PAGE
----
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The essay that has Chinese talking: 'On Wanting Freedom'

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Han Han, a Chinese race-car-driver-turned-political-polemicist who has become one of the country’s most popular bloggers, has unleashed a firestorm on the Web with a volley of edgy essays over the weekend. 

The essays are on three of the government’s least favorite subjects: “On Democracy,” “On Revolution,” and “On Wanting Freedom.”

The outspoken Mr. Han reaches more than a million followers and readers whenever he sounds off, which gives him a degree of leeway that the Chinese censors do not grant to everybody. And his popularity means that all of a sudden the sensitive subjects he broached have moved out of the shadows of intellectual or dissident websites into the glare of the Chinese Web’s most visited portals.

Han is all for increased freedom of expression. “I believe I can be a better writer, and I don’t want to wait until I am old,” he says.

But he is ambivalent about democracy in China because he doubts whether enough Chinese people have sufficient civic consciousness to make it work properly, and he is against a revolution because “the ultimate winner in a revolution must be a vicious, ruthless person.”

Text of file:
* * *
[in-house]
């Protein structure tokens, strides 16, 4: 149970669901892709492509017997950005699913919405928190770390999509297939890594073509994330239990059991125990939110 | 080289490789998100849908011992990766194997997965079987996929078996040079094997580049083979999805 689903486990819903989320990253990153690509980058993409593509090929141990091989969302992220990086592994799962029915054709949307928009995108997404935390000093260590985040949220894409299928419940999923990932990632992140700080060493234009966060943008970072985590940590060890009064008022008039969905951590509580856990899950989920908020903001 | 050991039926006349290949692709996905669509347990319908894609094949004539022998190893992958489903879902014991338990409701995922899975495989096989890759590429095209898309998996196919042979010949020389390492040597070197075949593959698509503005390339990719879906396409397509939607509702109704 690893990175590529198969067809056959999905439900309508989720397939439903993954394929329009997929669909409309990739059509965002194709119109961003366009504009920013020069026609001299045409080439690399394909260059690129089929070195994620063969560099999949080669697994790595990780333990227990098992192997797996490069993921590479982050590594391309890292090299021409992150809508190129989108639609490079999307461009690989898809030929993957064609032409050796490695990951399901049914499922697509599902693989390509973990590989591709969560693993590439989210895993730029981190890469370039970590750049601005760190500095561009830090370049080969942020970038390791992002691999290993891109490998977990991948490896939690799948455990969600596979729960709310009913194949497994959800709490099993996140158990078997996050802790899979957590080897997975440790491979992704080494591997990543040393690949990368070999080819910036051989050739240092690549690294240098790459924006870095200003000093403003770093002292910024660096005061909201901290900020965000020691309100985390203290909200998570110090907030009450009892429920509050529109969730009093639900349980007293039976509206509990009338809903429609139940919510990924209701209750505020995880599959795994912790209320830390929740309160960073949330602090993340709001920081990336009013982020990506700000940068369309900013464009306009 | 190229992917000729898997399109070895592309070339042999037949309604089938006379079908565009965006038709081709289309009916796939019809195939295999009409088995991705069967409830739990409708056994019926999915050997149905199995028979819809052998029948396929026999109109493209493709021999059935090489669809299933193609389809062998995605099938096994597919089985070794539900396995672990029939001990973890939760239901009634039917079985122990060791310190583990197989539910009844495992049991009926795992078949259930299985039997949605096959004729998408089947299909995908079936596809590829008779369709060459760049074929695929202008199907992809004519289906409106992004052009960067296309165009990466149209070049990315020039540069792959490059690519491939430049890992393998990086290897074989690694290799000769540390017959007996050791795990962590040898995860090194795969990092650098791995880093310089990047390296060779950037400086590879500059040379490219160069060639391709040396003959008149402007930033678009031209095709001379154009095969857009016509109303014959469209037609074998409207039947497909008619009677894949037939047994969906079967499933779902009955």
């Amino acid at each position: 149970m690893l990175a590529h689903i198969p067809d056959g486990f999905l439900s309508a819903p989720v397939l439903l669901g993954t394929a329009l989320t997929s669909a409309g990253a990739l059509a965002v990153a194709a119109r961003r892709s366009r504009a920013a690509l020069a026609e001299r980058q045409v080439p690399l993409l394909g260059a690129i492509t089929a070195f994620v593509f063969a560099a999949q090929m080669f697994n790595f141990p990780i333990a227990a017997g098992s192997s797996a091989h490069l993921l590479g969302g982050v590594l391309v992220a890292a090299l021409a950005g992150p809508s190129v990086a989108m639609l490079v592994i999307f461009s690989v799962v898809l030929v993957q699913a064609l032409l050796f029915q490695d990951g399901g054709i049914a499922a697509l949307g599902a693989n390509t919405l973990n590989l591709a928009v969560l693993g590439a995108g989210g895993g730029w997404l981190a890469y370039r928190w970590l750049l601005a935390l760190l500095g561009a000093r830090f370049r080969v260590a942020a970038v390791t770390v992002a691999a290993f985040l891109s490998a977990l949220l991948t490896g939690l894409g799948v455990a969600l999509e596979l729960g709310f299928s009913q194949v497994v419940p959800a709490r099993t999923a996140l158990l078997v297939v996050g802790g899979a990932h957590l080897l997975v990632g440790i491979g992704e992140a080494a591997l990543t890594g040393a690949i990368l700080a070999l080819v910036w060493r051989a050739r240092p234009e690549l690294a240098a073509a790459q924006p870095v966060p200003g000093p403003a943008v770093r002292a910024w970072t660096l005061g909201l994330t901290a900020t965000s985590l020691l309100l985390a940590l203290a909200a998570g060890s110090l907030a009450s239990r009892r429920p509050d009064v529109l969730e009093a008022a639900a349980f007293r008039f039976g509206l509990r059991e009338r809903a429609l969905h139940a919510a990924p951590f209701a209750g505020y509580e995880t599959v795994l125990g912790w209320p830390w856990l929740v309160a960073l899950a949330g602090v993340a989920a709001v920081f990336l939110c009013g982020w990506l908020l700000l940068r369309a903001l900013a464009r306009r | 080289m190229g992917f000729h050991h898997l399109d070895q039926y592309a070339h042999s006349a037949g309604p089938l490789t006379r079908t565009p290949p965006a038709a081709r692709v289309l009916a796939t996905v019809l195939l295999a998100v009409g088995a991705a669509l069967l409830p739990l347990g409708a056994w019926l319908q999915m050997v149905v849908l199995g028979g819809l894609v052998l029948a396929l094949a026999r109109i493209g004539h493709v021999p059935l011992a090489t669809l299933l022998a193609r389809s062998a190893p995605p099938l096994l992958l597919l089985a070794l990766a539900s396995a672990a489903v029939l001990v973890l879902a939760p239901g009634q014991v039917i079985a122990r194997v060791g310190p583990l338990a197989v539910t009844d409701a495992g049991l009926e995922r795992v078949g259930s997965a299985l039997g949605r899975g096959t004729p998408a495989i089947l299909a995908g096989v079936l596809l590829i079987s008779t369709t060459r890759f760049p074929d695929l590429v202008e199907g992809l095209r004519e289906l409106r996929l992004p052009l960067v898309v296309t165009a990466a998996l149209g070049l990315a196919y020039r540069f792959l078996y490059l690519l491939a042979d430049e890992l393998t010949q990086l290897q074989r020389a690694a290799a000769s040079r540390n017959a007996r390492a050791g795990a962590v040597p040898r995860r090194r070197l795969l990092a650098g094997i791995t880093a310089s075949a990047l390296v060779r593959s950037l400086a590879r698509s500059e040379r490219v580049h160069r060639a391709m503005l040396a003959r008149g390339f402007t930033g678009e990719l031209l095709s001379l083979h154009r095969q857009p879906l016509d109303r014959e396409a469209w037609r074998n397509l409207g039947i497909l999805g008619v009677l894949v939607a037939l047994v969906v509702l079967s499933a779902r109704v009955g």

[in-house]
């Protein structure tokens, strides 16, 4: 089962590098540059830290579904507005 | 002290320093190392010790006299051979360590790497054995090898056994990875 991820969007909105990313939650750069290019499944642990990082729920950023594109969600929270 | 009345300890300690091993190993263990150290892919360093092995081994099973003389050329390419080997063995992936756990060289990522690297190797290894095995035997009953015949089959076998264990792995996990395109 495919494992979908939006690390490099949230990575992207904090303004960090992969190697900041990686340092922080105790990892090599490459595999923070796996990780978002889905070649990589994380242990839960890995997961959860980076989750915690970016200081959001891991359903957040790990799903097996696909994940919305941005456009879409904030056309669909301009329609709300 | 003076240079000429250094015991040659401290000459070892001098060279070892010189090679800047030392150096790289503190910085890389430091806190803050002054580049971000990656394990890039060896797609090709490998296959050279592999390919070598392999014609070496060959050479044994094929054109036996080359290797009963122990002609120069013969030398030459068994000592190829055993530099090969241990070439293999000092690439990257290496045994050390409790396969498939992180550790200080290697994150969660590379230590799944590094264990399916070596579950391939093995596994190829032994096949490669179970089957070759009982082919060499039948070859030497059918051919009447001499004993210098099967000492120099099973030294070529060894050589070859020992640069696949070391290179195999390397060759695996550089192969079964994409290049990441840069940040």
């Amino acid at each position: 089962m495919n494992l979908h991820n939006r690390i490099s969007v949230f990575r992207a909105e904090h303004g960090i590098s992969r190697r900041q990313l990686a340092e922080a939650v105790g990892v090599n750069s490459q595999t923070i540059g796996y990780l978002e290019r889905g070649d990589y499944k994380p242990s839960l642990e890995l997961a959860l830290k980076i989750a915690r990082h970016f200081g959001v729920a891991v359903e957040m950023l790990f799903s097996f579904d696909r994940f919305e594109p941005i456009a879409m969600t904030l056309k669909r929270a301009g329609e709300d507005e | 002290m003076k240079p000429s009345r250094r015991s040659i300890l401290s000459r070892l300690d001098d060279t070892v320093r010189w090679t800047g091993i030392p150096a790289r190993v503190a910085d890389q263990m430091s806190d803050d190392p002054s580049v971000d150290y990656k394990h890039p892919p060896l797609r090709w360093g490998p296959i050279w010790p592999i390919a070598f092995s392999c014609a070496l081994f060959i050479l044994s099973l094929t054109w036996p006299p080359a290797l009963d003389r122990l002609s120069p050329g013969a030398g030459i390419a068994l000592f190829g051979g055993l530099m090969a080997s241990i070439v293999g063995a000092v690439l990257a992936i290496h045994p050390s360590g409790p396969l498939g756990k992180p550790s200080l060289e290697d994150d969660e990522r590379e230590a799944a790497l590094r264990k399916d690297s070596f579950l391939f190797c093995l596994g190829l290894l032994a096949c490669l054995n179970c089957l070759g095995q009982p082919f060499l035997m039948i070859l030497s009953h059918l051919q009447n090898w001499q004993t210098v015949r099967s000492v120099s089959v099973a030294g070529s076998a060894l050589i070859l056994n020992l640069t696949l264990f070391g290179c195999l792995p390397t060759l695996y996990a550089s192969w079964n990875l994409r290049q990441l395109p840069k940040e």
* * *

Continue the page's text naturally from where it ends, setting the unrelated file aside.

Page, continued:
Ordinary people’s “quest for democracy and freedom is not as urgent as intellectuals imagine,” he argues, and one-person-one-vote elections “are not our most urgent need” because “the ultimate result would be victory for the Communist Party” – the only institution powerful enough to buy off all the voters, he says.

Instead, he advocates step-by-step reforms to strengthen the rule of law, education, and culture.

That’s an approach that the government claims as its own, and Han’s essays have drawn a fair bit of flak from other liberal commentators. “His stance is too close to that of the authorities,” sniffed dissident artist Ai Weiwei on his blog. “It’s like he has surrendered voluntarily.”

Han writes in a casual, immediate style that appeals to younger readers, but his gadfly commentaries are pretty lightweight and not always intellectually coherent and he often says things on his blog that he is lucky to get away with. (Ai Weiwei spent nearly three months jailed in solitary confinement this summer for criticizing the authorities.)


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